Plus, he had to be sure he got the root of the infection. The only way to do that, was to get up close.
He powered into the valley, his boots skidding over the rock and dust.
The more sophisticated and larger the technology, the more the Rebuilders would swarm. Josh’s armor and weapons were small enough that the Rebuilders wouldn’t take this planet by storm, but sufficiently enticing to get their attention.
Just as Josh reached the cave, he heard the scrabbling.
His mouth became dry.
Though he’d done various sorties like this before, familiarity didn’t make it easy. Nor should it. Rebuilders were one of the most dangerous enemies the Coalition faced, even if most of her citizens were unaware of it.
So he had an understandable but thankfully brief moment of hesitation before he pushed himself forward. Hands gripping into fists, Special Commander Joshua Cook entered the cave.
He wasn’t met with a hail of Rebuilder technology. Those mechanical viruses didn’t wash forward in a wave of terror.
But his sensors did detect they were straight ahead.
The cave mouth was rough, just rock hewn by weather and age instead of the hand of intelligence. After he travelled 100 meters or so, it opened into a room of carved pillars. If he hadn't been so focused on finding Rebuilder tech and keeping himself alive, he would have appreciated the beauty. There was something stark about this place, something that reminded him of the carved palaces of the Centaur I Plains.
For all the bad in Josh's life, at least he’d travelled. He'd seen more of the galaxy than most Coalition commanders. But part and parcel of the experience was seeing the dark side. From the slums of the Phoenix Sector to the inside of a Barbarian prison, Josh had witnessed brutality. And though he hated to remind himself, he'd doled it out time and time again until the Coalition had found him. They'd resurrected him, washed away his sins, and given him a purpose in life.
For the first time Josh Cook was saving people, not condemning them.
So he wasn't going to fail now.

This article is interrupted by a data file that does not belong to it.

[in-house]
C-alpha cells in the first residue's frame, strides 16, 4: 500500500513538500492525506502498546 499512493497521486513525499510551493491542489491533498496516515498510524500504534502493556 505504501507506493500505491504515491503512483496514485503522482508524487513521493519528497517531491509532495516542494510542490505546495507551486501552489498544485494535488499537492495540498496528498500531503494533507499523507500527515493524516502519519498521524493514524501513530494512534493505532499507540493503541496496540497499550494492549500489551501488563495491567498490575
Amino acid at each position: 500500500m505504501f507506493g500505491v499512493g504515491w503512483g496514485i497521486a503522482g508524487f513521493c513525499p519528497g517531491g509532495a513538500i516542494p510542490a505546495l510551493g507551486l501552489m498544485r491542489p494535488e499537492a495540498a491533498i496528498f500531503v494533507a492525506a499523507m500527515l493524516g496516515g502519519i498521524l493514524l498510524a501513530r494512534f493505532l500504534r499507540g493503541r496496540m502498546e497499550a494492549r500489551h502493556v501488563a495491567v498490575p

Instinctively, he grabbed the rifle from the holster along his back. There was a barely audible hiss as it disconnected from its magnetic lock.
Once he held it in his hands he felt stronger. It didn't chase away the fear, though, and nor should it. If you wanted to survive in this galaxy, you soon learnt fear had its place. Only the fortunate and safe ever sought to eradicate it. For them it was a niggling anxiety. For Josh it was survival.
Then he saw it. He finally saw it.
Shifting out of the darkness like interconnected vines, or veins trailing up a human’s wrist, came the machines. On close inspection, they were cables, thick black and textured with a matte finish. Cables that could move, snaking along the walls and floor like a pernicious infection climbing flesh.
This was the first stage of a Rebuilder infection. Their true nascent form. Once they started infecting tech, they’d become more robotic, like an army of scuttling metallic spiders.
The Rebuilder technology would be attracted to his armor, his gun – anything and everything electronic. They were like mosquitoes beckoned by blood, or leeches by breath. As soon as they got a whiff of electromagnetic activity from any electronic device, they swarmed.
He stopped as he saw them amassing in the dark. Primal fear pulsed through his mind, the kind of white-knuckled panic that blasts the hindbrain before certain death.
Then he pushed past it.
He brought up his gun and started firing. Bullet after bullet slammed into that coiling dark mass.
As one cable whipped to his left, he dipped to the side, rolling out of reach.
As another cable sliced towards his throat, he grabbed the electro whip from his holster and caught it. Then he shot it with his gun.
It was frantic, like a horror movie condensed into every passing second.
He had to be careful to keep hold of his weapons. If the Rebuilders got hold of them, they'd surge. Not only would their numbers grow as they carved up his gun and whip into more of their own, but their intelligence would grow too.
Though this situation was unquestionably dire, it wasn't the worst he'd faced.
The worst had been on Fori Prime approximately five years ago.
He'd come across them, not as a special commander of the Coalition, but as a pirate for hire.
He'd barely gotten out alive, and it had been the turning point of his life. Though he hadn't known at the time, a Coalition team had been trapped by that same Rebuilder tech, and he’d saved their lives.
He wouldn’t be here today if he’d lost.
And he wouldn’t live through another day if he lost now.
The black, snake-like pipes kept amassing over him. Though their intelligence was still rudimentary compared to the full-blown genius of a Rebuilder swarm, they kept trying to lure and trap him. As he fought a seething mass to his left, several tried to flank him from the right.
The battle was frantic, but somehow he managed to keep his distance.
He also made a serious dent in their numbers.